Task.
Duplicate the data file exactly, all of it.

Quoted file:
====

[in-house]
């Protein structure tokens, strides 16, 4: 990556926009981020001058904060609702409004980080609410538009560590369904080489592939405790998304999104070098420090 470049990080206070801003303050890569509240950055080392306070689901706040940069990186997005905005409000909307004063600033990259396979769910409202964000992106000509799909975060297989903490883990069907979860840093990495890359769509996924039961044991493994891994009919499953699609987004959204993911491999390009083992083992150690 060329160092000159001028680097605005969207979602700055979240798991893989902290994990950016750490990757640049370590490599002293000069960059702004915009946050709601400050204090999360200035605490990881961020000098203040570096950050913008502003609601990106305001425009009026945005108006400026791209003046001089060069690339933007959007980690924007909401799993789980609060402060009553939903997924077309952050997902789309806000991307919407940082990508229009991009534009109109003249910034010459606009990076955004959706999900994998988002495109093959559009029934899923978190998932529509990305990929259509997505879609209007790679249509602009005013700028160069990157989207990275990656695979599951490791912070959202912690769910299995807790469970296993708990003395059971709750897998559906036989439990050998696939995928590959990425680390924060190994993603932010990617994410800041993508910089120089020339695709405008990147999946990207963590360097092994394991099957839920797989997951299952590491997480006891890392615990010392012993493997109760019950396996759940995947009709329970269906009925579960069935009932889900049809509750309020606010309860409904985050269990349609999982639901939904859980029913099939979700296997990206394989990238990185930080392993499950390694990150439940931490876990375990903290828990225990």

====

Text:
[in-house]
């Protein structure tokens, strides 16, 4: 990556926009981020001058904060609702409004980080609410538009560590369904080489592939405790998304999104070098420090 470049990080206070801003303050890569509240950055080392306070689901706040940069990186997005905005409000909307004063600033990259396979769910409202964000992106000509799909975060297989903490883990069907979860840093990495890359769509996924039961044991493994891994009919499953699609987004959204993911491999390009083992083992150690 060329160092000159001028680097605005969207979602700055979240798991893989902290994990950016750490990757640049370590490599002293000069960059702004915009946050709601400050204090999360200035605490990881961020000098203040570096950050913008502003609601990106305001425009009026945005108006400026791209003046001089060069690339933007959007980690924007909401799993789980609060402060009553939903997924077309952050997902789309806000991307919407940082990508229009991009534009109109003249910034010459606009990076955004959706999900994998988002495109093959559009029934899923978190998932529509990305990929259509997505879609209007790679249509602009005013700028160069990157989207990275990656695979599951490791912070959202912690769910299995807790469970296993708990003395059971709750897998559906036989439990050998696939995928590959990425680390924060190994993603932010990617994410800041993508910089120089020339695709405008990147999946990207963590360097092994394991099957839920797989997951299952590491997480006891890392615990010392012993493997109760019950396996759940995947009709329970269906009925579960069935009932889900049809509750309020606010309860409904985050269990349609999982639901939904859980029913099939979700296997990206394989990238990185930080392993499950390694990150439940931490876990375990903290828990225990």